As the crisis at the EU's border with Belarus intensifies, so do calls for Brussels to fund border walls aimed at stopping illegal migrant crossings.
For months now, large numbers of people from the Middle East and Africa have been trying to enter Poland, Lithuania and Latvia from neighbouring Belarus, leading authorities to react with a firm hand.
They accuse Belarusian President Alexander Lukashenko and Russia of encouraging the migration to trigger instability within the entire EU, calling it "hybrid warfare".
But they themselves stand accused of illegal migrant pushbacks and, in Poland's case, imposing a state of emergency at the border that has prevented human rights workers from going there to help, as well as a media blackout.
Migrants and asylum-seekers embarking on this new migration route to the bloc are now ending up trapped between frontiers, with Monday’s latest escalation - which saw as many as 500 people gather at the Polish border, escorted by armed Belarusian officials - demonstrating why some member states are considering building border walls.
The Polish senate recently approved a plan to construct such a barrier at the Belarusian border, but it wants the EU to fund the new development.
A shift in opinions
In October, twelve member states including, Poland, Lithuania and Latvia, sent a four-page letter calling on the European Commission to “additionally and adequately” fund physical barriers at the EU’s borders as a “matter of priority”, in response to Lukashenko’s escalation that month which saw more than 12,000 attempts to cross the Polish frontier, according to the country’s border authorities.
The move by these EU countries demonstrates a huge U-turn on the notion of building walls at the bloc’s external borders, which would have been politically unthinkable just a few years ago.
Even MEPs considered more moderate, are calling on Brussels to cough up the funds.
“The European Union should come up, as soon as possible, with a solid decision on [funding] border installations,” Lithuanian MEP Petras Auštrevičius said on Monday.
“We can't change the behaviour of Lukashenko, so that's why we better do things on our side in a proper way [by building a border wall],” he added.
But not everyone feels the same way.
Other European lawmakers say the solution is to place more sanctions on the Lukashenko regime and step up the pressure in other ways.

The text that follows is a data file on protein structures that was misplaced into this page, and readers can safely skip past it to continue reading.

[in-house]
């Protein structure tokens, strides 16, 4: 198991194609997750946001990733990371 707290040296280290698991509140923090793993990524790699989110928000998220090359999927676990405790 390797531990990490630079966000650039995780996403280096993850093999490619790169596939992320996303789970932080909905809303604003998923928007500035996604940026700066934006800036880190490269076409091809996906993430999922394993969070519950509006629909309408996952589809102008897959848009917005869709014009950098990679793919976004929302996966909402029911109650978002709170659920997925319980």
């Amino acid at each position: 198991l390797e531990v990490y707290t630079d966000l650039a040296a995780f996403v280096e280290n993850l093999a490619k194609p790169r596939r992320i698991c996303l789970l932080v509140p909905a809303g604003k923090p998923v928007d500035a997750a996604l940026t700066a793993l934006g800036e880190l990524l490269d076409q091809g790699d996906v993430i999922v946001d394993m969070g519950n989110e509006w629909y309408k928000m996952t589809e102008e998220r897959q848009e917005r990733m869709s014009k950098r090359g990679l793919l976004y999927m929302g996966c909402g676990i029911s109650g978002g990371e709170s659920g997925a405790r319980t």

“What we can do now from the European Union is to continue to put harder and tougher sanctions on Belarus to support all the NGOs, political forces that worked for democracy and freedom in the country,” Karin Karlsboro MEP, vice-chair of the Parliament’s delegation responsible for relations with Belarus, told Euronews.
“But…it's not enough,” she added. “We have to continue putting pressure on Lukashenko's regime politically.
“We had the discussion this year about having the ice hockey championship in Belarus…We had the Eurovision Song Contest, which would be absurd to have had Lukashenko's propaganda channel as a partner. And now they are kicked out of the European cooperation for TV and broadcasting, which is super good. So, there are a lot of things that can be done politically towards institutions and other forms of cooperation.”
Last month, Gerald Knaus, chairman of the European Stability Initiative (ESI), a European think tank specialising in asylum policy, warned the EU against entering "a contest of brutality" with Lukashenko.
He called on Brussels to find partner countries to work together to resist the "blackmail" coming from Minsk.
"The European Union should help these countries massively, and in return these countries could help the European Union. This is about protecting human lives, protecting human dignity but also not giving in to a dictator," he told Euronews.
Viktor Orbán vindicated?
The idea of EU-funded border walls isn’t a new one though.
In 2017, Hungarian Prime Minister Viktor Orbán asked Brussels to pay for half the costs of an “anti-migrant fence” his country put up in 2015 to stop flows from Serbia and Croatia, arguing that it had all but eliminated illegal migration and as a result protected the whole EU.
The request was met with a resounding ‘no’ by the European Commission, which still hasn’t changed its view, repeating on Monday that it would not be funding any barbed wires or fences.
Speaking last month, Hungary's foreign minister Péter Szijjártó said that his country was “harshly attacked” six years ago for building its border wall and that now Lithuania and Poland are “being roundly praised”.
“I think we made the right decision six years ago: fences have proved to be indispensable for effectively protecting borders and the European continent as a whole,” he added.
Hungary will certainly be feeling a certain level of vindication, but for many in Brussels, the situation with Belarus is different compared to Hungary.
At the time, migrants were fleeing war and poverty, attempting to crossover into Europe on an unprecedented scale.
Auštrevičius, who did not previously support Orbán’s EU funding efforts, says it’s not the same this time around, as Lukashenko is weaponising migration.
“We are witnessing a completely new situation. Lukashenko weaponised migrants and migration. So, he did it on purpose. It's something different,” Auštrevičius told Euronews.
“When migrants are weaponised - when they install hybrid attacks…using migrants - we have to respond proportionally, and we have to respond effectively. So that's why, for the time being, a border wall is the right answer.”
Even Manfred Weber, chair of the European Parliament’s most powerful political grouping, the European People’s Party, says “countries asking for EU support to erect fences in sensitive border areas must be heard”, representing a big change in thought on the issue.
The big question now though, is as European opinions on border walls slowly shift, will Brussels eventually change its mind too.